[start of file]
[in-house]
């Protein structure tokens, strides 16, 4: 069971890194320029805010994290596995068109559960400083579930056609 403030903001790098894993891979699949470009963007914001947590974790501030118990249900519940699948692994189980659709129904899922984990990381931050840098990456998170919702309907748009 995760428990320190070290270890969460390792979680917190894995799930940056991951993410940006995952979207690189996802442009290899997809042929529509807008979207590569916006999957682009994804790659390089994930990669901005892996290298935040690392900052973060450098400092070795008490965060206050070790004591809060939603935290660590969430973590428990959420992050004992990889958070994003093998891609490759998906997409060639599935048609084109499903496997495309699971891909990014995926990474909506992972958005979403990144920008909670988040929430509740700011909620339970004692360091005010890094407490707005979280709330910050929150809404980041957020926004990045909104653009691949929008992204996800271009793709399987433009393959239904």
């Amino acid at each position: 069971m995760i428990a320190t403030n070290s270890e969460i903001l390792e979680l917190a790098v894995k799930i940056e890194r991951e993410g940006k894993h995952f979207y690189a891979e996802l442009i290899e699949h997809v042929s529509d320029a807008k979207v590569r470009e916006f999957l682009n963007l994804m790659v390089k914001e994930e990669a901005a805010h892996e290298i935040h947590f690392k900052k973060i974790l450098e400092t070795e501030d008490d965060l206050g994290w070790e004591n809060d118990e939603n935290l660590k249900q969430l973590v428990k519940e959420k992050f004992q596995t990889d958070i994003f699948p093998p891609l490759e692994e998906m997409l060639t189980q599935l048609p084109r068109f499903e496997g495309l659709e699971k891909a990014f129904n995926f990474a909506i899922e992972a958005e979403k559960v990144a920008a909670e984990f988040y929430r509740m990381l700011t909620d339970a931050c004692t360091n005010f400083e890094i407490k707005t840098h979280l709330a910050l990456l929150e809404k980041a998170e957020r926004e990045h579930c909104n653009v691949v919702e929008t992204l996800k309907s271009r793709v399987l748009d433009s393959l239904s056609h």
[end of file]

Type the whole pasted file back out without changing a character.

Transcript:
[in-house]
């Protein structure tokens, strides 16, 4: 069971890194320029805010994290596995068109559960400083579930056609 403030903001790098894993891979699949470009963007914001947590974790501030118990249900519940699948692994189980659709129904899922984990990381931050840098990456998170919702309907748009 995760428990320190070290270890969460390792979680917190894995799930940056991951993410940006995952979207690189996802442009290899997809042929529509807008979207590569916006999957682009994804790659390089994930990669901005892996290298935040690392900052973060450098400092070795008490965060206050070790004591809060939603935290660590969430973590428990959420992050004992990889958070994003093998891609490759998906997409060639599935048609084109499903496997495309699971891909990014995926990474909506992972958005979403990144920008909670988040929430509740700011909620339970004692360091005010890094407490707005979280709330910050929150809404980041957020926004990045909104653009691949929008992204996800271009793709399987433009393959239904």
């Amino acid at each position: 069971m995760i428990a320190t403030n070290s270890e969460i903001l390792e979680l917190a790098v894995k799930i940056e890194r991951e993410g940006k894993h995952f979207y690189a891979e996802l442009i290899e699949h997809v042929s529509d320029a807008k979207v590569r470009e916006f999957l682009n963007l994804m790659v390089k914001e994930e990669a901005a805010h892996e290298i935040h947590f690392k900052k973060i974790l450098e400092t070795e501030d008490d965060l206050g994290w070790e004591n809060d118990e939603n935290l660590k249900q969430l973590v428990k519940e959420k992050f004992q596995t990889d958070i994003f699948p093998p891609l490759e692994e998906m997409l060639t189980q599935l048609p084109r068109f499903e496997g495309l659709e699971k891909a990014f129904n995926f990474a909506i899922e992972a958005e979403k559960v990144a920008a909670e984990f988040y929430r509740m990381l700011t909620d339970a931050c004692t360091n005010f400083e890094i407490k707005t840098h979280l709330a910050l990456l929150e809404k980041a998170e957020r926004e990045h579930c909104n653009v691949v919702e929008t992204l996800k309907s271009r793709v399987l748009d433009s393959l239904s056609h």